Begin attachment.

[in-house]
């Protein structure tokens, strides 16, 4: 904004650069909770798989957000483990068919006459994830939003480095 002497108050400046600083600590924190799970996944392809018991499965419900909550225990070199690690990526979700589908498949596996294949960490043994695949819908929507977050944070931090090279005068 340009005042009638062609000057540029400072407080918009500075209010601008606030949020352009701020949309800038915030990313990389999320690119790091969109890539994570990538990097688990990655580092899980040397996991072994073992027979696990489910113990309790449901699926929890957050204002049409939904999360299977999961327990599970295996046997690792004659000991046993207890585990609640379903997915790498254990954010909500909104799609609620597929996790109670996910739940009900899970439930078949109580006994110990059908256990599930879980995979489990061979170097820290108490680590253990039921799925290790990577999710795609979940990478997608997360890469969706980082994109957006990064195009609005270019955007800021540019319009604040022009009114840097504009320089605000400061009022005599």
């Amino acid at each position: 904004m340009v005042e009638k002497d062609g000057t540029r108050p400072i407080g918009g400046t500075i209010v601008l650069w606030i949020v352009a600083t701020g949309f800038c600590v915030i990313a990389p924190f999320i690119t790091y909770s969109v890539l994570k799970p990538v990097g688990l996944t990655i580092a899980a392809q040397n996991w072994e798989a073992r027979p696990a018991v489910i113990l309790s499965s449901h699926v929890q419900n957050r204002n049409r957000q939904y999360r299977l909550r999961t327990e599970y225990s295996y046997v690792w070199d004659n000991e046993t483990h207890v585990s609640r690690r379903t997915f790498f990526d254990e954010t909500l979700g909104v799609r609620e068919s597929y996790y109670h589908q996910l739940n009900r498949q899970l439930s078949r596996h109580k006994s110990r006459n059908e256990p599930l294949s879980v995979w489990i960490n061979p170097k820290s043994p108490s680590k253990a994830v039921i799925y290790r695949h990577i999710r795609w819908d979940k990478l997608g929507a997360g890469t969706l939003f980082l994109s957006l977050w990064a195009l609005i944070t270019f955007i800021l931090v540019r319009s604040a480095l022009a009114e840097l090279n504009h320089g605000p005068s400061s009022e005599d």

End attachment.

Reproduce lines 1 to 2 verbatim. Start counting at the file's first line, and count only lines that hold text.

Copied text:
[in-house]
């Protein structure tokens, strides 16, 4: 904004650069909770798989957000483990068919006459994830939003480095 002497108050400046600083600590924190799970996944392809018991499965419900909550225990070199690690990526979700589908498949596996294949960490043994695949819908929507977050944070931090090279005068 340009005042009638062609000057540029400072407080918009500075209010601008606030949020352009701020949309800038915030990313990389999320690119790091969109890539994570990538990097688990990655580092899980040397996991072994073992027979696990489910113990309790449901699926929890957050204002049409939904999360299977999961327990599970295996046997690792004659000991046993207890585990609640379903997915790498254990954010909500909104799609609620597929996790109670996910739940009900899970439930078949109580006994110990059908256990599930879980995979489990061979170097820290108490680590253990039921799925290790990577999710795609979940990478997608997360890469969706980082994109957006990064195009609005270019955007800021540019319009604040022009009114840097504009320089605000400061009022005599």